08/02/2015 5:39PM

American Pharoah thrills in dominant Haskell victory

Barbara D. Livingston
American Pharoah wins the Haskell Invitational by 2 1/4 lengths Sunday at Monmouth Park.

OCEANPORT, N.J. – Is it possible for a horse to win the Triple Crown and keep getting better? It certainly looked that way Sunday at Monmouth Park as American Pharoah, in his first start since becoming the sport’s 12th Triple Crown winner two months ago, embarrassed a field of accomplished stakes horses with an overpowering victory in the Grade 1, $1.75 million Haskell Invitational.

American Pharoah ($2.20) officially won by 2 1/4 lengths, but the margin could have been a lot more as he was up by five and drawing away with a furlong to go before jockey Victor Espinoza brought him to a common canter in the final 150 yards as the record crowd of 60,983 roared.

“He ran like a champ,” Espinoza said. “The others can’t keep up with the high speed he has. Today, turning for home, the others were struggling. He has having fun. Me too. We both were having fun.”

Keen Ice rallied for second, three lengths in front of Upstart. Competitive Edge, the early pacesetter, faded to fourth and was followed in order by Top Clearance, Dontbetwithbruno, and Mr. Jordan. Nonna’s Boy was scratched.

American Pharoah completed 1 1/8 miles on the fast main track in 1:47.95. He was lapped on Competitive Edge through fractions of 23.22 seconds for the opening quarter, 46.14 for a half, and 1:09.60 for six furlongs before surging aggressively to the lead with three furlongs to go. He passed the mile mark in 1:34.44 as Espinoza began to downshift.

American Pharoah continued the remarkable Haskell record of trainer Bob Baffert, who now has won the race a record eight times, including five of the last six.

Though based in California, American Pharoah has raced at five tracks outside that state this year, but he adapts wherever he goes. He was becalmed in the paddock, where actor Bill Murray gave the command for riders up by saying, “Gentlemen, we’re burning daylight. Riders up!”

As the field came on the track, Bruce Springsteen’s “Born to Run” played over the loudspeakers, a Haskell tradition. The only horse who seemed startled by the crowd’s singing and cheering was Keen Ice. For American Pharoah, it was business as usual.

Baffert had continued his own Haskell Day tradition by heading to nearby Max’s Hot Dogs for lunch earlier in the day. As post time neared, though, he said his nerves got to him.

“I was feeling that Max’s Hot Dog,” Baffert said.

American Pharoah looked a winner every step of the way. He looked as if he could take Competitive Edge any time he wanted.

“What can you do? The other horse is just too good,” said Todd Pletcher, the trainer of Competitive Edge.

As the field came through the stretch, Baffert said he initially was worried Espinoza had taken too much of a hold before the wire.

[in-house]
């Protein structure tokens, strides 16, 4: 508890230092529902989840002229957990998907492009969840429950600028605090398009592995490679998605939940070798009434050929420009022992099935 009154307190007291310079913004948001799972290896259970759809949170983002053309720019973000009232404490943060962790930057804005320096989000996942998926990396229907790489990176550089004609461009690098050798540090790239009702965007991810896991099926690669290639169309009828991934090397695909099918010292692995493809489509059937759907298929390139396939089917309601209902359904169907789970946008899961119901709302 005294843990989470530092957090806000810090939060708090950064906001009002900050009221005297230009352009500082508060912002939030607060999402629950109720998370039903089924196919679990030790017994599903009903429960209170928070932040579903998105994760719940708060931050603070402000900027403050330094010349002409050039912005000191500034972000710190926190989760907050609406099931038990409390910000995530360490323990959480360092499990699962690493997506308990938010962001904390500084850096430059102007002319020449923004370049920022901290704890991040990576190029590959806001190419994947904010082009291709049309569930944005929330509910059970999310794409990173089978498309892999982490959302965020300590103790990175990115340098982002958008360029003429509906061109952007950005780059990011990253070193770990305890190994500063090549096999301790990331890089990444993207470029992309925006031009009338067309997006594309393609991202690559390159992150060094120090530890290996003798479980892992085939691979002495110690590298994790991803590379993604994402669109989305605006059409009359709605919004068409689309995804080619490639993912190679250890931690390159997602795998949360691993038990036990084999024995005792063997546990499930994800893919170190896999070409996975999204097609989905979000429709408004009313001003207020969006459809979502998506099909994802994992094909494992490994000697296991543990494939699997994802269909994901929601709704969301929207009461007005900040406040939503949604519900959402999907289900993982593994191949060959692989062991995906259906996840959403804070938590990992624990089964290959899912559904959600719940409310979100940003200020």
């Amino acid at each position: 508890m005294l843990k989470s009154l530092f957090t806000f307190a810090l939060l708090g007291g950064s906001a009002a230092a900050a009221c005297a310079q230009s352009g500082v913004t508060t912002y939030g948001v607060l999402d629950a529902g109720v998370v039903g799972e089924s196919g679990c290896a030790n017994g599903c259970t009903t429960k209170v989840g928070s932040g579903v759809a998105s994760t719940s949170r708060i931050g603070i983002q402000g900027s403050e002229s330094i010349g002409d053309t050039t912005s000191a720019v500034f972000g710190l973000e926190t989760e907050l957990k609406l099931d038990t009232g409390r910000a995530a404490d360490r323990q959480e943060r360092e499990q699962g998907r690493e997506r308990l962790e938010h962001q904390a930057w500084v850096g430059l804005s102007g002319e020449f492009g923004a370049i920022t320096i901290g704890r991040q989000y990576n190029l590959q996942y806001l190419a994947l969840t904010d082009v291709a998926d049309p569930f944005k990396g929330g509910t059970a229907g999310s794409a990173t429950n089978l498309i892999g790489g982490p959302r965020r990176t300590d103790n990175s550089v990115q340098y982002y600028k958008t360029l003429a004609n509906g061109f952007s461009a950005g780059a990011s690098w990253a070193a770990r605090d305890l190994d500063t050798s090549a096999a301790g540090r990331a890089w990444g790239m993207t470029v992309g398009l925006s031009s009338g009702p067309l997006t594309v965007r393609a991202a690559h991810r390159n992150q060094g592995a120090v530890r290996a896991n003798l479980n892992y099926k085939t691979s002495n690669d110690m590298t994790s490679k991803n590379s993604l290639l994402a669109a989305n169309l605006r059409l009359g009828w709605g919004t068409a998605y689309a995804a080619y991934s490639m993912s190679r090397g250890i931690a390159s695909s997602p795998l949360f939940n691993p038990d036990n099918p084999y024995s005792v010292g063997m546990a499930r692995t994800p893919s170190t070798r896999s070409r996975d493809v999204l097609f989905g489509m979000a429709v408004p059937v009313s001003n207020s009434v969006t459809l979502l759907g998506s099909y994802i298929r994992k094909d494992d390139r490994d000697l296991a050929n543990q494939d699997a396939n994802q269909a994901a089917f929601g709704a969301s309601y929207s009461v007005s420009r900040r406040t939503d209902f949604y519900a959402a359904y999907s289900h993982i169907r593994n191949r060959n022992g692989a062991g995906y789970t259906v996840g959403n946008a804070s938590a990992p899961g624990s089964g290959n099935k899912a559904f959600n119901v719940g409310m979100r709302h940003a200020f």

“Look back, dude,” he said, watching a replay.

After the race, Espinoza, as he did at the Belmont Stakes, took American Pharoah up the stretch so fans could get another look at him before heading to the winner’s circle.

The trophy presentation included New Jersey Governor Chris Christie, who was vociferously booed by the crowd when introduced.

Those boos turned to cheers immediately when Ahmed Zayat, the owner and breeder of American Pharoah, was presented with the Haskell trophy and held it over his head.

“I’m extremely proud and humbled,” Zayat said. “It’s a privilege. “This is a superstar. He’s touched everybody’s heart.”

By then, all the anxiousness of the American Pharoah camp had turned to joy and relief.

“I didn’t want to let the crowd down,” Baffert said. “There was pressure. I’d never been in this situation [running a Triple Crown winner]. The last thing I wanted to do was embarrass the horse.”

As Baffert spoke afterward to NBC Sports, he began to choke up.“This horse, he just keeps bringing it,” he said as his voice caught. “I get emotional. He’s just a great horse.”

American Pharoah now has won eight straight races since losing his debut exactly 51 weeks ago. He now has won seven Grade 1 races, including five straight this year – the Arkansas Derby, Kentucky Derby, Preakness, Belmont, and Haskell.

As to where he’ll go next, Zayat said he had “no clue,” though at a post-race press conference, Baffert said he would prefer to keep American Pharoah against 3-year-olds for now. If that is the case, the obvious options are the Travers later this month and the Pennsylvania Derby next month.

American Pharoah will return to Del Mar on Monday before Zayat, his son, Justin – the stable’s racing manager – and Baffert decide where to go next. The Travers is at the top of the Zayats’s wish list, but both the Zayats and Baffert have repeatedly said, “The horse comes first,” and they repeated that mantra Sunday.

“When I get home, I’m sure Del Mar will put a lot of pressure on us, too,” Baffert said, referring to the Pacific Classic, which is in 20 days and against older runners.

“We’ll get him home first, see how he bounces out of it,” Baffert said. “We’ll just play it race by race.”

Baffert is cognizant of American Pharoah’s place in history. He wants him to continue to shine.

“As long as he’s still at the top level, I’ll lead him up there,” Baffert said. “As long as he’s at the top of his game, that’s my main concern. We have something really special We owe it to him.”

– additional reporting by David Grening